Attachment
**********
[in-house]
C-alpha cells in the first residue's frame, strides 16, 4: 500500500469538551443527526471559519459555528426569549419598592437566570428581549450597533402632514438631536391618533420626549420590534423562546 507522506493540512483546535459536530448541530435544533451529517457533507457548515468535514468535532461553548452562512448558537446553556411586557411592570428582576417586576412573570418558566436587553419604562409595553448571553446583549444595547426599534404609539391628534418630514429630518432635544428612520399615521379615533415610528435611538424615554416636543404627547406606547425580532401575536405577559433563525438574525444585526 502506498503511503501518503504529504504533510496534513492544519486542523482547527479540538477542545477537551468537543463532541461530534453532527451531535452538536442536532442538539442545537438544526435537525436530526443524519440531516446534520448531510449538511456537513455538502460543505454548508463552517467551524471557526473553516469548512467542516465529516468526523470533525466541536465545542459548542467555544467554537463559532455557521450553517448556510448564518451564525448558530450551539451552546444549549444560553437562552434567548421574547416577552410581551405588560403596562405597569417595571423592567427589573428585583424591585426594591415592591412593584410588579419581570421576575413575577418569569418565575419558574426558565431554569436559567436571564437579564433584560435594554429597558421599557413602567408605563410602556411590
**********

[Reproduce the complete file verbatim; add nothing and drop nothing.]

[in-house]
C-alpha cells in the first residue's frame, strides 16, 4: 500500500469538551443527526471559519459555528426569549419598592437566570428581549450597533402632514438631536391618533420626549420590534423562546 507522506493540512483546535459536530448541530435544533451529517457533507457548515468535514468535532461553548452562512448558537446553556411586557411592570428582576417586576412573570418558566436587553419604562409595553448571553446583549444595547426599534404609539391628534418630514429630518432635544428612520399615521379615533415610528435611538424615554416636543404627547406606547425580532401575536405577559433563525438574525444585526 502506498503511503501518503504529504504533510496534513492544519486542523482547527479540538477542545477537551468537543463532541461530534453532527451531535452538536442536532442538539442545537438544526435537525436530526443524519440531516446534520448531510449538511456537513455538502460543505454548508463552517467551524471557526473553516469548512467542516465529516468526523470533525466541536465545542459548542467555544467554537463559532455557521450553517448556510448564518451564525448558530450551539451552546444549549444560553437562552434567548421574547416577552410581551405588560403596562405597569417595571423592567427589573428585583424591585426594591415592591412593584410588579419581570421576575413575577418569569418565575419558574426558565431554569436559567436571564437579564433584560435594554429597558421599557413602567408605563410602556411590